Design is a big factor in keeping affordable housing costs down. Shared housing, smaller units, modular construction, sustainability and adaptive reuse are just some of the ongoing trends that builders and architects are putting into play to reduce the costs associated with construction and building operation. Here are seven design trends we’re seeing in the world of affordable housing.

design trends in affordable housing

Knickerbocker Commons, a 29,705-square-foot project in Brooklyn, New York was constructed with StoTherm ci Lotusan, an exterior insulation and finish system facade (EIFS). The building uses 90 percent less energy than a comparable New York City building. Per EIMA, while offering support to the 700-pound triple-pane windows, EIFS provides the appropriate insulation to keep the building’s interior warm during the frigid winter months. All of these characteristics help in pushing the project beyond the 75 percent energy savings required by national passive house standards.

1. Modular construction – With building components fabricated in temperature-controlled factories and shipped to the jobsite, modular construction can greatly reduce costs and offer faster speed of installation.

2. Adaptive reuse and repurposing –
Adaptive reuse – where an existing building is repurposed for a use other than its original design – can net huge benefits for cost savings and the environment. For example, when an aging industrial building outlives its initial use, a building such as this can be given a new lease on life and rebuilt into a multifamily development.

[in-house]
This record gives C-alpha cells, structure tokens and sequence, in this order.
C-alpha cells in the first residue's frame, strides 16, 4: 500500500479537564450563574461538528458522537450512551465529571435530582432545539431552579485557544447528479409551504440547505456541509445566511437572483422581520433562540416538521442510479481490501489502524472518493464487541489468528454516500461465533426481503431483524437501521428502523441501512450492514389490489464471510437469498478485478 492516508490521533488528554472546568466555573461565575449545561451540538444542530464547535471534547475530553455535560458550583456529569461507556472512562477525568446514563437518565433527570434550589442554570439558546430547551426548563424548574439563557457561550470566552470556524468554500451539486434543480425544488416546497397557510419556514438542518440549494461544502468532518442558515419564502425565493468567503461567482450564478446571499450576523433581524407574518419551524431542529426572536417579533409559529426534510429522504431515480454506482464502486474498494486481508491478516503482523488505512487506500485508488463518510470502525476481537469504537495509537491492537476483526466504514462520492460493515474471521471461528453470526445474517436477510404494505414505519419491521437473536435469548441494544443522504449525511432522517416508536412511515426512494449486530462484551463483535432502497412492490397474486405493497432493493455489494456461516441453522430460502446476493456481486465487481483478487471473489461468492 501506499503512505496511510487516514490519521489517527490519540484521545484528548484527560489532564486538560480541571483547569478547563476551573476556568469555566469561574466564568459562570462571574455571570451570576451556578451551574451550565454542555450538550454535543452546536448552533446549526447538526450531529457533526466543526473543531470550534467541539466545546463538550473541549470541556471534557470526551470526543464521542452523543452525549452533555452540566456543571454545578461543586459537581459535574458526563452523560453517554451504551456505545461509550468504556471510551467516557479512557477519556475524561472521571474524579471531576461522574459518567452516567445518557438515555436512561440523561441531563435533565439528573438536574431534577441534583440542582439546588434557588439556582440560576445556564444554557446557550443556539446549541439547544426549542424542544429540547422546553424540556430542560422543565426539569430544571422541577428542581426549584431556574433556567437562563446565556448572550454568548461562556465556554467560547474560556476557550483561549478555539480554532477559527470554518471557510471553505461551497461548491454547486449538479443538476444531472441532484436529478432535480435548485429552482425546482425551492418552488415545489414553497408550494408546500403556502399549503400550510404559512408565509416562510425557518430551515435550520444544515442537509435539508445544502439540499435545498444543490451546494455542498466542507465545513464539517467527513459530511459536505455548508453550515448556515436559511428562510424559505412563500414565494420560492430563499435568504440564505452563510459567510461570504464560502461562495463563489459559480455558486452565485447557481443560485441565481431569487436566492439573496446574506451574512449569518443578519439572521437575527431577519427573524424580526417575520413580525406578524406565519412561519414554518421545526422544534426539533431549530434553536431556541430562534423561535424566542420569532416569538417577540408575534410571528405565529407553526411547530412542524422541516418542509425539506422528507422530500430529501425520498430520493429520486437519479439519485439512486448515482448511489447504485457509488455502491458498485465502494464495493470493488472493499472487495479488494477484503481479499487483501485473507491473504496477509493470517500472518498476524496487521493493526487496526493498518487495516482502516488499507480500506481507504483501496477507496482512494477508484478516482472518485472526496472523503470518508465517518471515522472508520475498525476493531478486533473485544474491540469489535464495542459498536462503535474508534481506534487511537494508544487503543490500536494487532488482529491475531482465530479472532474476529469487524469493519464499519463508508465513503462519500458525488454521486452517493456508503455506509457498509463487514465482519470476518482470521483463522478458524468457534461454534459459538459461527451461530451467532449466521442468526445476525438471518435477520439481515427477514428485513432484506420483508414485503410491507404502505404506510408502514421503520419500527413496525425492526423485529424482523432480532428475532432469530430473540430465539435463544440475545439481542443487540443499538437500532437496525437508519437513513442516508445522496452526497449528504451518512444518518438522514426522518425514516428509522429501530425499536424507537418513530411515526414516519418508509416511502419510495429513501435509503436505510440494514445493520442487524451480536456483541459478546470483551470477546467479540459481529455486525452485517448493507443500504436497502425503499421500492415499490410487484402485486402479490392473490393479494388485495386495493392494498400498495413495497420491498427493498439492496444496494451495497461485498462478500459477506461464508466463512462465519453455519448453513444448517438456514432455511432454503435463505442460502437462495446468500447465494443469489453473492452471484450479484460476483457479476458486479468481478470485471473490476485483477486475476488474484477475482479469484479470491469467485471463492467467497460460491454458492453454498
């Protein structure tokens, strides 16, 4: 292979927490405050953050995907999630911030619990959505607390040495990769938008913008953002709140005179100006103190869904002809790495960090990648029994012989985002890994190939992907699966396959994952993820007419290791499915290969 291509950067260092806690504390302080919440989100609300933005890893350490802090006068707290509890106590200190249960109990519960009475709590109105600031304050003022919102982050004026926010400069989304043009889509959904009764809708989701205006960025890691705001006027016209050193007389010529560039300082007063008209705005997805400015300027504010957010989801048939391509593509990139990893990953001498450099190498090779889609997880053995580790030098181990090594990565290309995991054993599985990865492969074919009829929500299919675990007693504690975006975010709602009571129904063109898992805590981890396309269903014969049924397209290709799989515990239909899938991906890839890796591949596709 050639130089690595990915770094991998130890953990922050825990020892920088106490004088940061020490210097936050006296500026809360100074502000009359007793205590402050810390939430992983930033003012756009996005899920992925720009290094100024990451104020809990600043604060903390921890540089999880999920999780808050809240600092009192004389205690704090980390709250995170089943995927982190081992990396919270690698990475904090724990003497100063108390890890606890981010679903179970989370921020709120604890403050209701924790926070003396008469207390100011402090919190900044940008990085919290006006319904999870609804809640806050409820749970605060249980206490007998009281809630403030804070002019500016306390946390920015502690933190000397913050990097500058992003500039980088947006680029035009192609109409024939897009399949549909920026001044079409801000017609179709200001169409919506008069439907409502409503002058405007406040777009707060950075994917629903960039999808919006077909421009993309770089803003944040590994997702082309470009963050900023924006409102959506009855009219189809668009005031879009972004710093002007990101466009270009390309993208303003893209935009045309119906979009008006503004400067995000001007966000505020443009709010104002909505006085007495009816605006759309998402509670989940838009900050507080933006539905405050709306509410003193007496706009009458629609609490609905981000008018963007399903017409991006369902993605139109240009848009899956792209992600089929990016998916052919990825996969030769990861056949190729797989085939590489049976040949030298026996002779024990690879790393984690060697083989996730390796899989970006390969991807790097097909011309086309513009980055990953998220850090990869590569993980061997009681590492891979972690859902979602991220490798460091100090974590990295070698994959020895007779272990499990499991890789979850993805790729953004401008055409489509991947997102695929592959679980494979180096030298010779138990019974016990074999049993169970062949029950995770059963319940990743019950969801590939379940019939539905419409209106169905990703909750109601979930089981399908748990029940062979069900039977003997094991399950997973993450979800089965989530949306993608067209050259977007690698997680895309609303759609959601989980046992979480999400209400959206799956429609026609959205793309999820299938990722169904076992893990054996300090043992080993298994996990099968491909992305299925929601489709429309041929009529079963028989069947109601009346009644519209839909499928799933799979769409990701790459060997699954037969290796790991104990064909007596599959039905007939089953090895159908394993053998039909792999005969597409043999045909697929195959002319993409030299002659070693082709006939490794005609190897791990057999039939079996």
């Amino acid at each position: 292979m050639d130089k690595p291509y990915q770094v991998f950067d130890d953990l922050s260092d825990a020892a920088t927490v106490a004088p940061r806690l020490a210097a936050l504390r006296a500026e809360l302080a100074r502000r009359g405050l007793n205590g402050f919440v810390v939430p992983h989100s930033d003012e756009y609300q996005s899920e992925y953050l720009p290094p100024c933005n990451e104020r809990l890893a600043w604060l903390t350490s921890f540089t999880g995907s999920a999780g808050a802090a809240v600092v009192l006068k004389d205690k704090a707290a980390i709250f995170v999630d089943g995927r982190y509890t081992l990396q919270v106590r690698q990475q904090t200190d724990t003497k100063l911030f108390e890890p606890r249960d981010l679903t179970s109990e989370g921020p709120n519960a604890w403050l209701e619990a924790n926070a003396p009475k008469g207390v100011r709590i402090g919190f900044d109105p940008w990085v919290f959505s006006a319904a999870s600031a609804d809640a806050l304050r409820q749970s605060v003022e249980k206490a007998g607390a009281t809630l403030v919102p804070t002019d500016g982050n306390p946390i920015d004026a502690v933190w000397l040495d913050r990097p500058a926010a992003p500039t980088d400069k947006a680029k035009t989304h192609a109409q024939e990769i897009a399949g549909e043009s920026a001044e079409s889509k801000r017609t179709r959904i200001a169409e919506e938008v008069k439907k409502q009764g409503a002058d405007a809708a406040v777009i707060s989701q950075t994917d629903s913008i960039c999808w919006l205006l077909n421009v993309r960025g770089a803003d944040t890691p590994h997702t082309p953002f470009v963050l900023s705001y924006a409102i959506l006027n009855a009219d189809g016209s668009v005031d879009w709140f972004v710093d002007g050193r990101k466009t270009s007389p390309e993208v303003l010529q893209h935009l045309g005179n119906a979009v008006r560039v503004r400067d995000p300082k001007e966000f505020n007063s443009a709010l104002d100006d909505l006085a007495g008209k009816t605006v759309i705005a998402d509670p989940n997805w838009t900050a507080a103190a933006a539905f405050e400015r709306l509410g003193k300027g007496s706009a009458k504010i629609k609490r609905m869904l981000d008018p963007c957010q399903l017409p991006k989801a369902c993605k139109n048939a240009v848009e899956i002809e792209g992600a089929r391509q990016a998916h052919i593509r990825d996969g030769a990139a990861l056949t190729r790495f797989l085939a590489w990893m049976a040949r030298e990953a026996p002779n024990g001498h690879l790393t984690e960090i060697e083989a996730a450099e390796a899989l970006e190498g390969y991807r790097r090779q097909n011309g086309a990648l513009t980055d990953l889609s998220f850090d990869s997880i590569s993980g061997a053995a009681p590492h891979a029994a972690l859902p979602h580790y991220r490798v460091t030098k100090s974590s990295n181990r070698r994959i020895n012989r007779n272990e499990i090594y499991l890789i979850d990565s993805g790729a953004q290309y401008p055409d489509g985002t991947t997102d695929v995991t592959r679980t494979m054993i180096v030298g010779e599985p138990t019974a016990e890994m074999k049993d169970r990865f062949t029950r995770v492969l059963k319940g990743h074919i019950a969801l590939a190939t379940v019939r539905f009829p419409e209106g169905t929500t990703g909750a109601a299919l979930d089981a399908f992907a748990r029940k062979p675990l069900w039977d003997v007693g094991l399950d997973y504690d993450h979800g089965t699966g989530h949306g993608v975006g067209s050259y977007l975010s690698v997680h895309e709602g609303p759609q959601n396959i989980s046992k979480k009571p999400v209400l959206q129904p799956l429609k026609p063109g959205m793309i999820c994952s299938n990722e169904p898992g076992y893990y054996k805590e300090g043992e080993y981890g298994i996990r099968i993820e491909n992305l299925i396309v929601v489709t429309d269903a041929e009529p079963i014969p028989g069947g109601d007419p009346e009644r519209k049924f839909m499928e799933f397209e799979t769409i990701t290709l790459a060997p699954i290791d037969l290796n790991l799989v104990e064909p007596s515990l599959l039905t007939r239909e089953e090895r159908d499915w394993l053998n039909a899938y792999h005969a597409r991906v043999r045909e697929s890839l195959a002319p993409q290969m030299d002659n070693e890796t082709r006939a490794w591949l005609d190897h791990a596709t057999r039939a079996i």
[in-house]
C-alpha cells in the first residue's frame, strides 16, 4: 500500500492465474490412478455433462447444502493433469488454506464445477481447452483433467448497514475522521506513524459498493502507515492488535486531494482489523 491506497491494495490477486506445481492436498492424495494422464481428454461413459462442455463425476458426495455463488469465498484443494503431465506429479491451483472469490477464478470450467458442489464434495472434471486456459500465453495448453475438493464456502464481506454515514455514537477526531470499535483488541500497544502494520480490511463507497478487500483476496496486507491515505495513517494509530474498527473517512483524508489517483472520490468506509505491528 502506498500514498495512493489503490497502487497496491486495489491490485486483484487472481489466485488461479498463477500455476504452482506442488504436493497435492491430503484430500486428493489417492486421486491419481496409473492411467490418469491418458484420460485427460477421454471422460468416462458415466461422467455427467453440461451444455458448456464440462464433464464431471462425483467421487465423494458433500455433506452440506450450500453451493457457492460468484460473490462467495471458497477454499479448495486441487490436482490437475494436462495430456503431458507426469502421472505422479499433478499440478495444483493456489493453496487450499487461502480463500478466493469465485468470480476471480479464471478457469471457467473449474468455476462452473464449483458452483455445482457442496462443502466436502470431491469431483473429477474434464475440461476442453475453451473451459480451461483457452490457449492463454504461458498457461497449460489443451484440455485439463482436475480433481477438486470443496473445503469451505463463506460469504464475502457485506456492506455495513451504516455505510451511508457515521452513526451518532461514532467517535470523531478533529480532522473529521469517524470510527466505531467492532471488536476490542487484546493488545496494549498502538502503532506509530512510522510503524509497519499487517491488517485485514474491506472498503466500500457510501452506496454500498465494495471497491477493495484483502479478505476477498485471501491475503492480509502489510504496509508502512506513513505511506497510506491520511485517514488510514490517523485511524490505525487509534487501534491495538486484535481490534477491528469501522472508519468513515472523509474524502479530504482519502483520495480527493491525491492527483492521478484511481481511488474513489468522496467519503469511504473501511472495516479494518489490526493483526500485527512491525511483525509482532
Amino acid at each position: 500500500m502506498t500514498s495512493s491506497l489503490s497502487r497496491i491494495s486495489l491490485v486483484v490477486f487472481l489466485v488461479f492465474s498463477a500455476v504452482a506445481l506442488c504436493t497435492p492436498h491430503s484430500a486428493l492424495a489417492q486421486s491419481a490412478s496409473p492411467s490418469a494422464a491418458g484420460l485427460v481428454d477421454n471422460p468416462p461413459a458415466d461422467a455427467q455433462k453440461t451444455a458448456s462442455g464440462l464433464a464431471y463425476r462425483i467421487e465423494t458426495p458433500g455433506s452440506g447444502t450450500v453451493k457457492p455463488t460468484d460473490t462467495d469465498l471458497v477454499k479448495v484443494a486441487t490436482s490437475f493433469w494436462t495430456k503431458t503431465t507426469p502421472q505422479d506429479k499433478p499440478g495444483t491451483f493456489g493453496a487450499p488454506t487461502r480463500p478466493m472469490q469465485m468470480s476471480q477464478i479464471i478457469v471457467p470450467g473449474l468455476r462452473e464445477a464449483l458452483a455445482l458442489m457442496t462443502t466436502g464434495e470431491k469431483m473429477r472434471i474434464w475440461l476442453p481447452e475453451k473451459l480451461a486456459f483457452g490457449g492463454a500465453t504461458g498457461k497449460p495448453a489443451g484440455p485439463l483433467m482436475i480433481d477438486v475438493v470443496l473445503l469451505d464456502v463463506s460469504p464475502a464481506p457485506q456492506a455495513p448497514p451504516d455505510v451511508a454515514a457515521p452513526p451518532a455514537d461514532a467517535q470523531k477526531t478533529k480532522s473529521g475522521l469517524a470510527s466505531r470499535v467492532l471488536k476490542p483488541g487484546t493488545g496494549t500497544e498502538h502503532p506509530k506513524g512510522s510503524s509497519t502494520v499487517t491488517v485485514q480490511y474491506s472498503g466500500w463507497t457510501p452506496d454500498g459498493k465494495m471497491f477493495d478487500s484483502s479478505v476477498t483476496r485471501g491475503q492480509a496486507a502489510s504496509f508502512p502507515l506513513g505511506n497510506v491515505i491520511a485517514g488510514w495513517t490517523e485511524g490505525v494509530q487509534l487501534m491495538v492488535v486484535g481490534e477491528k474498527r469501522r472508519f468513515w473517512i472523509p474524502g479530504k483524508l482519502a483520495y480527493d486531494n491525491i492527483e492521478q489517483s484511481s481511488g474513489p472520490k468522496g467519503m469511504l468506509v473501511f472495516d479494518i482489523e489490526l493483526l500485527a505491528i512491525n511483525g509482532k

3. Shared housing – Shared housing is where unitholders rent individual rooms, be they one or multi-bedroom units, and share spaces such as kitchens and bathrooms which can be ideal for large families or roommates. Amenity spaces are also often provided.

Per Multifamily Executive, “Single-family for rent is the fastest-growing segment of the U.S. housing market, according to an analysis by the Urban Institute, which reports that growth in single-family rentals has outpaced the growth of both single-family for-sale and multifamily housing in recent years – and it’s predicted to keep growing in the years ahead.

4. Smaller units – Small units, sometimes referred to as micro-units, offer living spaces around the 300 to 400 square foot mark. They’re often open concept with a bedroom, living and kitchen area separated by a bathroom.

5. Designing with the neighborhood in mind – Public-private partnerships, or P3s, are where governments and the private sector team up to build affordable housing while delivering services to the public at the same time. Libraries and other neighborhood hubs are housed within these projects, which get the benefit of tax subsidies and use of city land while benefiting the area.

6. Mixed-use developments – Mixed use developments, which have commercial spaces such as retail, often grocery stores, on the ground floor, can add economic revitalization to a neighborhood. This type of development can offer both an employment hub and the addition of an attractive element to rejuvenate what may be a lower income neighborhood.

7. Sustainable design – Sustainable design may add to up-front costs, but can offer costs savings over the life cycle of the building. This doesn’t just apply to new construction. Many older affordable housing buildings are in need of repair. This presents an opportunity for property managers to renovate the building with an eye to adding efficiency measures such as upgrading hardware or the building envelope to reduce operating costs. These costs can also greatly benefit unitholders who need it the most, with the prospect of lower utility bills.

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